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Honeybee demonstration hive up and running at Lime Creek


This news story was published on June 24, 2014.
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The unique honeybee demonstration hive at Lime Creek Nature Center allows visitors to view the bees through glass.  The queen is marked with a white dot (middle left).

The unique honeybee demonstration hive at Lime Creek Nature Center allows visitors to view the bees through glass. The queen is marked with a white dot (middle left).

By Molli Wienhold, Conservation Education Intern, Lime Creek Nature Center –

We are excited to announce that we have our honeybees back! Here at Lime Creek we have had a bee colony since we first opened in 1984. The late Leo Stattleman was the original bee keeper for Lime Creek who built the display and maintained the bees. Our current volunteer beekeeper is Tim Huey and our bees this year were provided by beekeeper Pat Ennis. We appreciate their efforts in caring for our beloved bees.

Did you know that beekeeping dates back at least 4500 years ago? Now, there are half as many beekeepers as there were 25 years ago and the number of hives has decreased by one third.

Bees can forage 2-5 miles from the hive in search of pollen. To make a single pound of honey, bees may need to fly 50,000 miles. A single honey bee only collects about 1/12 of a teaspoon in their lifetime. Honeybees are the only insect that produces a food that is eaten by man. In fact, raw honey is the only food that contains all of the substances required for life, including enzymes, minerals, vitamins, and water.
At first the bee colony here at Lime Creek thrived and stayed here all year long.

The unique honeybee demonstration hive at Lime Creek Nature Center allows visitors to view the bees through glass.  The bees can exit through a hose at the top that allows them access to the outdoors and nectar sources.

The unique honeybee demonstration hive at Lime Creek Nature Center allows visitors to view the bees through glass. The bees can exit through a hose at the top that allows them access to the outdoors and nectar sources.

But in the recent years, the bees began having troubles; same with other colonies around the world. Our bees began thinning out more in the winter and this past year the entire colony died off. So, the hive had to be taken and rejuvenated with a new set of bees. But, the bees are back and better than ever.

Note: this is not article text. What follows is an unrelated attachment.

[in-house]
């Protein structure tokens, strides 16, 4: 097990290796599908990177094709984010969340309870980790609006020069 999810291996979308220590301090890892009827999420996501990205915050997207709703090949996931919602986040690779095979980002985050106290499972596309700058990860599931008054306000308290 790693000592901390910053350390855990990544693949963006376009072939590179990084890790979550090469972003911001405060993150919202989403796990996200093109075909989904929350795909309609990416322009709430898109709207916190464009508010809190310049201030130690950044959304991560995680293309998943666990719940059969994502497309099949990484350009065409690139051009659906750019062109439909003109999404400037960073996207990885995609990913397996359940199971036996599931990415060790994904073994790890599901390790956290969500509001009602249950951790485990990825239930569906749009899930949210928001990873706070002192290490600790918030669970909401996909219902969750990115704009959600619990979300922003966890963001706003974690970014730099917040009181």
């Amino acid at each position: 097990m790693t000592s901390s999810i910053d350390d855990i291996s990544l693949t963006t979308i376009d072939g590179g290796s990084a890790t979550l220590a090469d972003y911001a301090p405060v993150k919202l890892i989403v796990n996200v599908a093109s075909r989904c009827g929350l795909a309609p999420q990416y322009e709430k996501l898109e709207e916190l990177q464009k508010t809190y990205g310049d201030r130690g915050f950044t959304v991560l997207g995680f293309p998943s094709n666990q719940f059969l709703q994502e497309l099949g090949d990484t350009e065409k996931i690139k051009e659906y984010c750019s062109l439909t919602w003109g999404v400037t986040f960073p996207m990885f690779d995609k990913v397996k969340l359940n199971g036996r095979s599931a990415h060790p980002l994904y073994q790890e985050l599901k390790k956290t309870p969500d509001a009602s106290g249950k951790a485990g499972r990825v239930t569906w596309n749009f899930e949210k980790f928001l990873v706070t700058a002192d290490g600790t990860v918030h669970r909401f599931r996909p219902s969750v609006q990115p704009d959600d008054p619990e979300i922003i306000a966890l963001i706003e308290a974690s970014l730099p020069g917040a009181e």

So, what’s the bee’s problem? The problem arose in the fall of 2006 when beekeepers around the country reported major losses in their hives. Bees simply flew away and never came back. This mysterious killer has been called Colony Collapse Disorder or CCD. Although it has been 8 years since CCD emerged, bees are still fighting for their lives and losses are still being reported.

A major contribution to the decline is thought to be pesticide use. Neonicotinoids are a variety of pesticides that have been shown to have adverse effects on bees. These pesticides weaken the bee’s immune system which makes them more susceptible to diseases and parasites. One study showed that this class of chemicals can fog the bee’s brain and alter their behavior. Neonicotinoids are used routinely in the US on wheat, corn, soy, and cotton crops.

Another reason for colony decline is the loss of foraging habitat. Without wide open areas with varieties of pollen producing flowers, bees can’t collect enough pollen or nectar to sustain their hive. Their foraging habitat has been either developed into urban areas or cultivated into cropland.

Because so much of their habitat has been taken for cropland, bee culture has adapted to work with these cropping systems. Bee colonies are trucked from place to place where their pollinating services are needed. But, this is comparative to binge eating disorders. The bees will gorge themselves for a few days at a farm and then not eat for weeks while they are being trucked to the next farm. Crops such as apples, nuts, blueberries, strawberries, alfalfa, and guar bean all use pollinators such as bees to keep their business alive. In total, bees contribute more than $15 billion to US crop production. It is even estimated that one out of every three bites of food rely on bees.

Although there is no one cause of Colony Collapse Disorder, most scientists agree that it is likely a combination of many factors. These could include chemical exposure, lack of proper environment, and diseases. No matter the cause, we should all BEE conscious about how we treat our environment, because it’s not just us that rely on it.

Stop out at Lime Creek Nature Center to learn more about bees and observe a real, working hive in action. The hive is located in the library inside the center. Be sure to check out the display board next to the hive to learn all about the three types of bees in a hive; drones, workers, and the queen. For a challenge, search the display for the queen bee. She will be bigger than the others and is marked with a white dot on her back. Good luck and see you soon!

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